‘We’re either a free-market economy or we’re not’: The best comments from Hub readers this week

A sale sign advertising up to 50 per cent off in a store at the McArthurGlen Designer Outlet on Boxing Day in Richmond, B.C., on Tuesday, December 26, 2023. Ethan Cairns/The Canadian Press.

This past week saw Hub readers focus on the different issues and current events related to the state of Canada’s economy and other high-profile topics, including what a federal regime change would mean for businesses, Canada’s economic future, the CBC lacking a proper mandate, how Trudeau’s economic agenda is failing Canada, and the need for nuclear power in the country.

The goal of Hub Forum is to bring the impressive knowledge and experience of The Hub community to the fore and to foster open dialogue and the competition of differing ideas in a respectful and productive manner. Here are some of the most interesting comments from this past week.

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Poilievre’s unpredictable flirtation with labour

Monday, January 15, 2024

“A day of reckoning is desperately needed for corporate Canada. They can’t keep having it both ways. We’re either a free-market economy or we’re not.”


Canada’s economic future is looking grim—especially when compared to the U.S.

Tuesday, January 16, 2024

“As long as the Trudeau government keeps putting up roadblocks to development and increasing taxes on almost everything we need to run a business, there will be a very grim future for Canada.”

— Daryl Watt

“A good indicator is American manufactured food products disappearing from Canadian shelves as manufacturers from the USA find they cannot make a profit after shipping costs, ie Kleenex, Skippy peanut butter, some cereals. Shipping costs of all products around the world will double and triple. We ain’t seen nothing yet, as they say!”

Paul Crawford

“Today’s article on Canada’s economic future presents in my view an accurate assessment of Canada’s past economic performance and future challenges. I agree we have to focus far more on per capita GDP growth than national GDP growth.

The federal government has mismanaged the controls on the influx of people into Canada which is noted in a report from the National Bank which was reported in the Globe and Mail (business section) in two articles on January 16. Our immigration system was broadly supported by most Canadians; however, the influx of foreign students and individuals on temporary work permits was not properly considered by the federal government despite concerns raised by the civil service in 2022.”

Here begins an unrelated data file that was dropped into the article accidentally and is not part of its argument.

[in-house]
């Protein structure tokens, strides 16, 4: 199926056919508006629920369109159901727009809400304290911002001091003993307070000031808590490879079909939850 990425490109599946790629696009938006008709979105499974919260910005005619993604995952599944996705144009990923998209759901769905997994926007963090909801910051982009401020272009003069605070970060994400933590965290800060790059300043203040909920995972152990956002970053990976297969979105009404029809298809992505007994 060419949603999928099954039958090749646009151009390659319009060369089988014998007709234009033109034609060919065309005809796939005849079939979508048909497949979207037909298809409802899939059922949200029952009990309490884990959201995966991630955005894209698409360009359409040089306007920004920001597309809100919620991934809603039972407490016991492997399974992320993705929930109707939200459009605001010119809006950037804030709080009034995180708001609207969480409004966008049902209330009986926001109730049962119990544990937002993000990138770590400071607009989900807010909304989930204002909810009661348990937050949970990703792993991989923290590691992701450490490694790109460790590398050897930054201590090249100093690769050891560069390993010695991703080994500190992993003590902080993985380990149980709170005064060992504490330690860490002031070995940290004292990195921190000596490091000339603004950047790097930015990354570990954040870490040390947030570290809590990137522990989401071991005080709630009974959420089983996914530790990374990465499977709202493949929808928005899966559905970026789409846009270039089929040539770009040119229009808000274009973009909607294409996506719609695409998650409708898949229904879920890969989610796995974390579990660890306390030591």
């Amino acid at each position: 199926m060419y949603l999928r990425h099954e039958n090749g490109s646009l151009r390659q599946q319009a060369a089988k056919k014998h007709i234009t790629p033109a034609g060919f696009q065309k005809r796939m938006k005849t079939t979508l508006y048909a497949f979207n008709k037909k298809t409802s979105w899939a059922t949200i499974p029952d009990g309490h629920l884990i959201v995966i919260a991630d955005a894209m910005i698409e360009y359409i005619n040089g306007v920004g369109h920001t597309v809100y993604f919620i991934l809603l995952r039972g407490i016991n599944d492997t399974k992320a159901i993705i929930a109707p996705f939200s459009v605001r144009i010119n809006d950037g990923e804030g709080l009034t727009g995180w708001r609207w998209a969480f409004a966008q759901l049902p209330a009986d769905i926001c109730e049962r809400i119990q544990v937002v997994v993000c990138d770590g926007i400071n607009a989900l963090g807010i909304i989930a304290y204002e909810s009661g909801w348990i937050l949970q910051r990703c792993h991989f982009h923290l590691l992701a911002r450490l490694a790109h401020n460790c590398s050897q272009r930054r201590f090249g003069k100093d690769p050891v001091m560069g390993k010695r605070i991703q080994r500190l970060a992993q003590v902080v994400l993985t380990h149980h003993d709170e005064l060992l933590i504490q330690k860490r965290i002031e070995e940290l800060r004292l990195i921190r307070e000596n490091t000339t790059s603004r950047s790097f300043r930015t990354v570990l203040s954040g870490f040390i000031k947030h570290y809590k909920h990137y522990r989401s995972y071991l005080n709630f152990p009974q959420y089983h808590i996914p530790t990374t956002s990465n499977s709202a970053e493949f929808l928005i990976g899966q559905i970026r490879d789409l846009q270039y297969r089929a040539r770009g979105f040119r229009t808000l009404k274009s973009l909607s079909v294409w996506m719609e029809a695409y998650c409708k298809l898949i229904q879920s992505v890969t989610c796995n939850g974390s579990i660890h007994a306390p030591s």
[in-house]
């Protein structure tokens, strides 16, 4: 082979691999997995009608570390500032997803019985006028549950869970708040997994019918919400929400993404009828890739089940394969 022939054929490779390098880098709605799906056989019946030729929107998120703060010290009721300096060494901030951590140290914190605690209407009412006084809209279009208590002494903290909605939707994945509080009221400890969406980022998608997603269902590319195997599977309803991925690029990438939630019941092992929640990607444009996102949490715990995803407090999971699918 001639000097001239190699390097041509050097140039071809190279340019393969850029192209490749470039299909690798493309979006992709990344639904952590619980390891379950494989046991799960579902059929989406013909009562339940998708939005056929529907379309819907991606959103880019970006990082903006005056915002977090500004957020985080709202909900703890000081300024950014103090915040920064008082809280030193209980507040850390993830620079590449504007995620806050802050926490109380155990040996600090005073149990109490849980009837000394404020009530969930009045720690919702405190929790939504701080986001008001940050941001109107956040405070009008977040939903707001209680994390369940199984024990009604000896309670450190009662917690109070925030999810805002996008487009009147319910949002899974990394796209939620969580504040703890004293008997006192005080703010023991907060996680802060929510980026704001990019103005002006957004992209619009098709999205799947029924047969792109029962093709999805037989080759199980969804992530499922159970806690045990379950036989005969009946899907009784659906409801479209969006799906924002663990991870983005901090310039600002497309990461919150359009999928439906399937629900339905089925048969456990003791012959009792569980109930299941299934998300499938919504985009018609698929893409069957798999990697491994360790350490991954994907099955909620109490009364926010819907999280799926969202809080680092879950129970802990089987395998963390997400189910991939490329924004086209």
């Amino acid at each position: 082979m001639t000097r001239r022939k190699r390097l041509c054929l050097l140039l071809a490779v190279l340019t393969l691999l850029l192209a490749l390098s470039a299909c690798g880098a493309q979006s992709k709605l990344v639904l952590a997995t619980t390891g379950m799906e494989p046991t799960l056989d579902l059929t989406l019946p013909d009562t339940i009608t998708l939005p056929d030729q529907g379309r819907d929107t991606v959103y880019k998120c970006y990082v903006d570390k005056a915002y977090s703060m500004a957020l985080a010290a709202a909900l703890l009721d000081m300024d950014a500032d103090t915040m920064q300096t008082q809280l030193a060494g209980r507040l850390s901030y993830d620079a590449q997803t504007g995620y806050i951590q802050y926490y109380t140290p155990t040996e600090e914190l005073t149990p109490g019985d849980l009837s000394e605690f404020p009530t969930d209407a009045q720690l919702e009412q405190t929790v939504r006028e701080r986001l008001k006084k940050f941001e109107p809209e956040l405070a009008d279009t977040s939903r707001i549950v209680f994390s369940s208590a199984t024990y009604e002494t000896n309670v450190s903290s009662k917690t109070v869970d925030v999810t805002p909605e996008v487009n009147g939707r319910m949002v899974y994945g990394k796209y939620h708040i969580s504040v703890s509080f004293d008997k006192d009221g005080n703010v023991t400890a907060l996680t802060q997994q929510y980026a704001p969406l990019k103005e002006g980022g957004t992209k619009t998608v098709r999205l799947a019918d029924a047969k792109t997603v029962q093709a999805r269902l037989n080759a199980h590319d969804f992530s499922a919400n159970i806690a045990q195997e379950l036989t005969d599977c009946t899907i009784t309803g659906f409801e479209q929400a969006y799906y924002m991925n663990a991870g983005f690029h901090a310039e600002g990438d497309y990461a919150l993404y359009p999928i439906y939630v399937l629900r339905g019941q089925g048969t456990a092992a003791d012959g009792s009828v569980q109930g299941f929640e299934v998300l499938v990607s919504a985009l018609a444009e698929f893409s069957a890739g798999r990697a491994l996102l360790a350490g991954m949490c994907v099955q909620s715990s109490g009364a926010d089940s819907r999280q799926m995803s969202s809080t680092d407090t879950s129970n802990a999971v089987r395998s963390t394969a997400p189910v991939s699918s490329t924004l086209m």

Mark S

Enough with committees and consultations. The CBC needs a mandate with teeth

Wednesday, January 17, 2024

“The CBC caters to an ever-shrinking audience, but many Canadians consider it to be fundamental to maintaining the Canadian identity. Make CBC a subscription-based service and stop the government funding. Those who watch it or claim it’s still an important, relevant institution can directly support it. The rest of us can continue to ignore it, knowing that it is not consuming government funds that would be much better allocated elsewhere.”

Martin Davidson

“I’m an 82-year-old senior who has listened to CBC Radio, while watching CBC TV less so, for 60-plus years. For me, Radio One and Two are essential to all Canadians from coast to coast to coast and inland. It is a vital link for our nation, supporting the population as well as the regional communities small and large that need to feel they are part of the whole. It’s essential for a multi-lingual, multi-ethnic, and multicultural population. One major deficiency is the almost tepid lack of a reminder that we are a bilingual country. Radio Canada is unique but the broadband CBC radio #1 and #2 doesn’t weave the French fabric into our national conscious mindset.”